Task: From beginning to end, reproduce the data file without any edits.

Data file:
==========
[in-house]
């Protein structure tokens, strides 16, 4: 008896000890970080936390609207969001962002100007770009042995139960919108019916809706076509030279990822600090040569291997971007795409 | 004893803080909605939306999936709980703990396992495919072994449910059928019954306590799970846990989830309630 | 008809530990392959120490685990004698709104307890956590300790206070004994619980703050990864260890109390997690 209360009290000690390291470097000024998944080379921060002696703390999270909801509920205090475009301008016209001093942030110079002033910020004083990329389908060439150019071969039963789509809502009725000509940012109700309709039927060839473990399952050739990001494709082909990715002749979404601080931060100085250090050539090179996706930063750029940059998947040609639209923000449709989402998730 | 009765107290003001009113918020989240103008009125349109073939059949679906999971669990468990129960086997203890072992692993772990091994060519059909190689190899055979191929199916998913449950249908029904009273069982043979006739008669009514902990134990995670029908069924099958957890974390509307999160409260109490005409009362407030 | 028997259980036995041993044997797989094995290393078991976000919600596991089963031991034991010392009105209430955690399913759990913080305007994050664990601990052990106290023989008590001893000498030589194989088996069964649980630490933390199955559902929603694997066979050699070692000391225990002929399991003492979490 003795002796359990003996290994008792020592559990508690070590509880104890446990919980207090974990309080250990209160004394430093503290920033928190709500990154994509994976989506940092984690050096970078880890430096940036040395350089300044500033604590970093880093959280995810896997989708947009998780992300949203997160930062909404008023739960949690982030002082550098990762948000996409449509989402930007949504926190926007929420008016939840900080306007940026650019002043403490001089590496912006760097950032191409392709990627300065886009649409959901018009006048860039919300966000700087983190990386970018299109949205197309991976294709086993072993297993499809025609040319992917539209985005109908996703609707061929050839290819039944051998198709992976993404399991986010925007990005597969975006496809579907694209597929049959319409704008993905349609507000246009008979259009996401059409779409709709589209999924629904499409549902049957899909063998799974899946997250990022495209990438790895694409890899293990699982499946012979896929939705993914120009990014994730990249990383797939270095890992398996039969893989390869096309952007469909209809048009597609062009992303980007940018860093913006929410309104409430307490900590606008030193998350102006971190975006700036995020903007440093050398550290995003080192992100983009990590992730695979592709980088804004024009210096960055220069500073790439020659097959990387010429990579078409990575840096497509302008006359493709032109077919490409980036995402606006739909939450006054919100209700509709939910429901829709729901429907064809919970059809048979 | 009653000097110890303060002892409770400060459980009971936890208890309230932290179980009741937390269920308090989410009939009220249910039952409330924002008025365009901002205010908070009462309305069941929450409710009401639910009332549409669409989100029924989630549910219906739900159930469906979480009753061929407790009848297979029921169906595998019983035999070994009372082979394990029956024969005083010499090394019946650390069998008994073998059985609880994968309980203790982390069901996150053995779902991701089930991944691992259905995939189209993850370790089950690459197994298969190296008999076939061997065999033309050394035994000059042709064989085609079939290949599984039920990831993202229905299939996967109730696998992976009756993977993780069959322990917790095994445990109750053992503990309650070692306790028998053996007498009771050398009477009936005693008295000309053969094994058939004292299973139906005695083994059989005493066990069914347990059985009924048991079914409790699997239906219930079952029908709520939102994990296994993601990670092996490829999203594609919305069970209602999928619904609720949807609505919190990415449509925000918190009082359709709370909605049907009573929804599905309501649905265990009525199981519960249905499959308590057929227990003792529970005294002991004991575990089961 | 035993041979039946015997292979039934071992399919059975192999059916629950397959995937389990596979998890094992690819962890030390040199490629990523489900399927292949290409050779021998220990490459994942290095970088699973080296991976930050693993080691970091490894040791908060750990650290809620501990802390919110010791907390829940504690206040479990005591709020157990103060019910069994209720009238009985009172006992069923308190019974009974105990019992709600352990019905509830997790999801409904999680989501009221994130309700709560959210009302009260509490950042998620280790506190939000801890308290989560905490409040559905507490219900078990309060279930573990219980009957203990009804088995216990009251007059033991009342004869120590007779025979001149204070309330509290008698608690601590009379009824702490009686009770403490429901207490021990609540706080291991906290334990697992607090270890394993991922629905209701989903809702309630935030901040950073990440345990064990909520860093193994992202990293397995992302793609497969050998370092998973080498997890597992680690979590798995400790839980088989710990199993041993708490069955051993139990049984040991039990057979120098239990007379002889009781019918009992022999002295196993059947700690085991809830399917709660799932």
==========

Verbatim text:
[in-house]
């Protein structure tokens, strides 16, 4: 008896000890970080936390609207969001962002100007770009042995139960919108019916809706076509030279990822600090040569291997971007795409 | 004893803080909605939306999936709980703990396992495919072994449910059928019954306590799970846990989830309630 | 008809530990392959120490685990004698709104307890956590300790206070004994619980703050990864260890109390997690 209360009290000690390291470097000024998944080379921060002696703390999270909801509920205090475009301008016209001093942030110079002033910020004083990329389908060439150019071969039963789509809502009725000509940012109700309709039927060839473990399952050739990001494709082909990715002749979404601080931060100085250090050539090179996706930063750029940059998947040609639209923000449709989402998730 | 009765107290003001009113918020989240103008009125349109073939059949679906999971669990468990129960086997203890072992692993772990091994060519059909190689190899055979191929199916998913449950249908029904009273069982043979006739008669009514902990134990995670029908069924099958957890974390509307999160409260109490005409009362407030 | 028997259980036995041993044997797989094995290393078991976000919600596991089963031991034991010392009105209430955690399913759990913080305007994050664990601990052990106290023989008590001893000498030589194989088996069964649980630490933390199955559902929603694997066979050699070692000391225990002929399991003492979490 003795002796359990003996290994008792020592559990508690070590509880104890446990919980207090974990309080250990209160004394430093503290920033928190709500990154994509994976989506940092984690050096970078880890430096940036040395350089300044500033604590970093880093959280995810896997989708947009998780992300949203997160930062909404008023739960949690982030002082550098990762948000996409449509989402930007949504926190926007929420008016939840900080306007940026650019002043403490001089590496912006760097950032191409392709990627300065886009649409959901018009006048860039919300966000700087983190990386970018299109949205197309991976294709086993072993297993499809025609040319992917539209985005109908996703609707061929050839290819039944051998198709992976993404399991986010925007990005597969975006496809579907694209597929049959319409704008993905349609507000246009008979259009996401059409779409709709589209999924629904499409549902049957899909063998799974899946997250990022495209990438790895694409890899293990699982499946012979896929939705993914120009990014994730990249990383797939270095890992398996039969893989390869096309952007469909209809048009597609062009992303980007940018860093913006929410309104409430307490900590606008030193998350102006971190975006700036995020903007440093050398550290995003080192992100983009990590992730695979592709980088804004024009210096960055220069500073790439020659097959990387010429990579078409990575840096497509302008006359493709032109077919490409980036995402606006739909939450006054919100209700509709939910429901829709729901429907064809919970059809048979 | 009653000097110890303060002892409770400060459980009971936890208890309230932290179980009741937390269920308090989410009939009220249910039952409330924002008025365009901002205010908070009462309305069941929450409710009401639910009332549409669409989100029924989630549910219906739900159930469906979480009753061929407790009848297979029921169906595998019983035999070994009372082979394990029956024969005083010499090394019946650390069998008994073998059985609880994968309980203790982390069901996150053995779902991701089930991944691992259905995939189209993850370790089950690459197994298969190296008999076939061997065999033309050394035994000059042709064989085609079939290949599984039920990831993202229905299939996967109730696998992976009756993977993780069959322990917790095994445990109750053992503990309650070692306790028998053996007498009771050398009477009936005693008295000309053969094994058939004292299973139906005695083994059989005493066990069914347990059985009924048991079914409790699997239906219930079952029908709520939102994990296994993601990670092996490829999203594609919305069970209602999928619904609720949807609505919190990415449509925000918190009082359709709370909605049907009573929804599905309501649905265990009525199981519960249905499959308590057929227990003792529970005294002991004991575990089961 | 035993041979039946015997292979039934071992399919059975192999059916629950397959995937389990596979998890094992690819962890030390040199490629990523489900399927292949290409050779021998220990490459994942290095970088699973080296991976930050693993080691970091490894040791908060750990650290809620501990802390919110010791907390829940504690206040479990005591709020157990103060019910069994209720009238009985009172006992069923308190019974009974105990019992709600352990019905509830997790999801409904999680989501009221994130309700709560959210009302009260509490950042998620280790506190939000801890308290989560905490409040559905507490219900078990309060279930573990219980009957203990009804088995216990009251007059033991009342004869120590007779025979001149204070309330509290008698608690601590009379009824702490009686009770403490429901207490021990609540706080291991906290334990697992607090270890394993991922629905209701989903809702309630935030901040950073990440345990064990909520860093193994992202990293397995992302793609497969050998370092998973080498997890597992680690979590798995400790839980088989710990199993041993708490069955051993139990049984040991039990057979120098239990007379002889009781019918009992022999002295196993059947700690085991809830399917709660799932």